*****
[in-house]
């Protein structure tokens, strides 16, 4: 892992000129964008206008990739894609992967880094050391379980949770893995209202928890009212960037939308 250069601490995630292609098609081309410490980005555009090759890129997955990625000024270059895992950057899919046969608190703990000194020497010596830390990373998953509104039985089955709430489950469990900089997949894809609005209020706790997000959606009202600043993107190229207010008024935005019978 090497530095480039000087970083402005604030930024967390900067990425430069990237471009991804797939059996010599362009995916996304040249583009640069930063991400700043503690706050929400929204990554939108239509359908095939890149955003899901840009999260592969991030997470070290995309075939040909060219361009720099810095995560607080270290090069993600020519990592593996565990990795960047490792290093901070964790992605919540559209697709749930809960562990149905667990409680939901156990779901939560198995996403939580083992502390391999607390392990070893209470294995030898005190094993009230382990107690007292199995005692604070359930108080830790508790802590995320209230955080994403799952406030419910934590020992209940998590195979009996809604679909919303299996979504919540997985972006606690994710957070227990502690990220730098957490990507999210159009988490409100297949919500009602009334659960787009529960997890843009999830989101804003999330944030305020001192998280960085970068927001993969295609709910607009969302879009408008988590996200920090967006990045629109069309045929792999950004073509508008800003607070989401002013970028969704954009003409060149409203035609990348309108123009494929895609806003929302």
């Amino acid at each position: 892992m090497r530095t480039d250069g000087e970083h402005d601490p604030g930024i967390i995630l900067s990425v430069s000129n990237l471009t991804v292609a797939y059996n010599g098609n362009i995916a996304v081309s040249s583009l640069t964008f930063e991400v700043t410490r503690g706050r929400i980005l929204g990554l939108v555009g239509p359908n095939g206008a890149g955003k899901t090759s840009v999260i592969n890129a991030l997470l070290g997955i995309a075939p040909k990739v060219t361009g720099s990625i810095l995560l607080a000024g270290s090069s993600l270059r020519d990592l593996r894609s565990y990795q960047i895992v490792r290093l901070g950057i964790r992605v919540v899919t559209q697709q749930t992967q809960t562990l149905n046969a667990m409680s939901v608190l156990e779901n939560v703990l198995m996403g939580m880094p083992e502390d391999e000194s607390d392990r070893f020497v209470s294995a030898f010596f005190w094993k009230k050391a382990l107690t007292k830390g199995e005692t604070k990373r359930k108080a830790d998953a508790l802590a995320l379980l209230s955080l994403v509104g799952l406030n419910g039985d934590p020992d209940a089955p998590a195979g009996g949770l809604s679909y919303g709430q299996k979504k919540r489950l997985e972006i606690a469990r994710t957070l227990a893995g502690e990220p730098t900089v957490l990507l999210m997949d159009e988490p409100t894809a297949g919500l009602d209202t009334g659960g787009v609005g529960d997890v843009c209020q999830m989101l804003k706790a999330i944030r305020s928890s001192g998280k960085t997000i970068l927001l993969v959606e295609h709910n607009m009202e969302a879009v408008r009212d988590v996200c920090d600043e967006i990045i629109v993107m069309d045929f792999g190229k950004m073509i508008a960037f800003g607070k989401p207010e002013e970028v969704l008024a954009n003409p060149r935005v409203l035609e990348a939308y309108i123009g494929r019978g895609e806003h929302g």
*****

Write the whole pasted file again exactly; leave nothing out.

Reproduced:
[in-house]
């Protein structure tokens, strides 16, 4: 892992000129964008206008990739894609992967880094050391379980949770893995209202928890009212960037939308 250069601490995630292609098609081309410490980005555009090759890129997955990625000024270059895992950057899919046969608190703990000194020497010596830390990373998953509104039985089955709430489950469990900089997949894809609005209020706790997000959606009202600043993107190229207010008024935005019978 090497530095480039000087970083402005604030930024967390900067990425430069990237471009991804797939059996010599362009995916996304040249583009640069930063991400700043503690706050929400929204990554939108239509359908095939890149955003899901840009999260592969991030997470070290995309075939040909060219361009720099810095995560607080270290090069993600020519990592593996565990990795960047490792290093901070964790992605919540559209697709749930809960562990149905667990409680939901156990779901939560198995996403939580083992502390391999607390392990070893209470294995030898005190094993009230382990107690007292199995005692604070359930108080830790508790802590995320209230955080994403799952406030419910934590020992209940998590195979009996809604679909919303299996979504919540997985972006606690994710957070227990502690990220730098957490990507999210159009988490409100297949919500009602009334659960787009529960997890843009999830989101804003999330944030305020001192998280960085970068927001993969295609709910607009969302879009408008988590996200920090967006990045629109069309045929792999950004073509508008800003607070989401002013970028969704954009003409060149409203035609990348309108123009494929895609806003929302």
């Amino acid at each position: 892992m090497r530095t480039d250069g000087e970083h402005d601490p604030g930024i967390i995630l900067s990425v430069s000129n990237l471009t991804v292609a797939y059996n010599g098609n362009i995916a996304v081309s040249s583009l640069t964008f930063e991400v700043t410490r503690g706050r929400i980005l929204g990554l939108v555009g239509p359908n095939g206008a890149g955003k899901t090759s840009v999260i592969n890129a991030l997470l070290g997955i995309a075939p040909k990739v060219t361009g720099s990625i810095l995560l607080a000024g270290s090069s993600l270059r020519d990592l593996r894609s565990y990795q960047i895992v490792r290093l901070g950057i964790r992605v919540v899919t559209q697709q749930t992967q809960t562990l149905n046969a667990m409680s939901v608190l156990e779901n939560v703990l198995m996403g939580m880094p083992e502390d391999e000194s607390d392990r070893f020497v209470s294995a030898f010596f005190w094993k009230k050391a382990l107690t007292k830390g199995e005692t604070k990373r359930k108080a830790d998953a508790l802590a995320l379980l209230s955080l994403v509104g799952l406030n419910g039985d934590p020992d209940a089955p998590a195979g009996g949770l809604s679909y919303g709430q299996k979504k919540r489950l997985e972006i606690a469990r994710t957070l227990a893995g502690e990220p730098t900089v957490l990507l999210m997949d159009e988490p409100t894809a297949g919500l009602d209202t009334g659960g787009v609005g529960d997890v843009c209020q999830m989101l804003k706790a999330i944030r305020s928890s001192g998280k960085t997000i970068l927001l993969v959606e295609h709910n607009m009202e969302a879009v408008r009212d988590v996200c920090d600043e967006i990045i629109v993107m069309d045929f792999g190229k950004m073509i508008a960037f800003g607070k989401p207010e002013e970028v969704l008024a954009n003409p060149r935005v409203l035609e990348a939308y309108i123009g494929r019978g895609e806003h929302g």